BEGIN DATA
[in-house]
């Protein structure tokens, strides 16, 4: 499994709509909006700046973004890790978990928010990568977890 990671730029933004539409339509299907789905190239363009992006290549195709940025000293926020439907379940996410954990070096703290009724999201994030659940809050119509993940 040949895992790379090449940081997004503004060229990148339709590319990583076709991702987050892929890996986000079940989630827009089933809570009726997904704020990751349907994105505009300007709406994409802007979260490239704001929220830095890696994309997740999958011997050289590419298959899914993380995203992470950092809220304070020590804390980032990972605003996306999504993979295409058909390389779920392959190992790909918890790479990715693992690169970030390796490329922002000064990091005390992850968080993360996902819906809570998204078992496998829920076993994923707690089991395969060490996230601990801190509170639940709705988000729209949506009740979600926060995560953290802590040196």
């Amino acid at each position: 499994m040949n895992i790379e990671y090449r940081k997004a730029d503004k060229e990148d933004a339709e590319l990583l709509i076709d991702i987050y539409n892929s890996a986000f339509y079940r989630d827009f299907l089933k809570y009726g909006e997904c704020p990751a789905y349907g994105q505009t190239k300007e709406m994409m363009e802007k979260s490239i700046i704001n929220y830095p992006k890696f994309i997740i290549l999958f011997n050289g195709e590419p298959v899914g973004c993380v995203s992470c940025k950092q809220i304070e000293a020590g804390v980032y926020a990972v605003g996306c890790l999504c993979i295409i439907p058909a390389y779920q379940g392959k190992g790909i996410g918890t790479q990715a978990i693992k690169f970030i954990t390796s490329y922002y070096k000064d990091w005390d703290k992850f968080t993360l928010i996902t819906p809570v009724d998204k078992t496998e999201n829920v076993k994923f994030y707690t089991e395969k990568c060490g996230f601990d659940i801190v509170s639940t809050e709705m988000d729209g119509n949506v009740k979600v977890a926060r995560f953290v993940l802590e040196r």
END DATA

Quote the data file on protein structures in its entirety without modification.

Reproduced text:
[in-house]
């Protein structure tokens, strides 16, 4: 499994709509909006700046973004890790978990928010990568977890 990671730029933004539409339509299907789905190239363009992006290549195709940025000293926020439907379940996410954990070096703290009724999201994030659940809050119509993940 040949895992790379090449940081997004503004060229990148339709590319990583076709991702987050892929890996986000079940989630827009089933809570009726997904704020990751349907994105505009300007709406994409802007979260490239704001929220830095890696994309997740999958011997050289590419298959899914993380995203992470950092809220304070020590804390980032990972605003996306999504993979295409058909390389779920392959190992790909918890790479990715693992690169970030390796490329922002000064990091005390992850968080993360996902819906809570998204078992496998829920076993994923707690089991395969060490996230601990801190509170639940709705988000729209949506009740979600926060995560953290802590040196």
């Amino acid at each position: 499994m040949n895992i790379e990671y090449r940081k997004a730029d503004k060229e990148d933004a339709e590319l990583l709509i076709d991702i987050y539409n892929s890996a986000f339509y079940r989630d827009f299907l089933k809570y009726g909006e997904c704020p990751a789905y349907g994105q505009t190239k300007e709406m994409m363009e802007k979260s490239i700046i704001n929220y830095p992006k890696f994309i997740i290549l999958f011997n050289g195709e590419p298959v899914g973004c993380v995203s992470c940025k950092q809220i304070e000293a020590g804390v980032y926020a990972v605003g996306c890790l999504c993979i295409i439907p058909a390389y779920q379940g392959k190992g790909i996410g918890t790479q990715a978990i693992k690169f970030i954990t390796s490329y922002y070096k000064d990091w005390d703290k992850f968080t993360l928010i996902t819906p809570v009724d998204k078992t496998e999201n829920v076993k994923f994030y707690t089991e395969k990568c060490g996230f601990d659940i801190v509170s639940t809050e709705m988000d729209g119509n949506v009740k979600v977890a926060r995560f953290v993940l802590e040196r």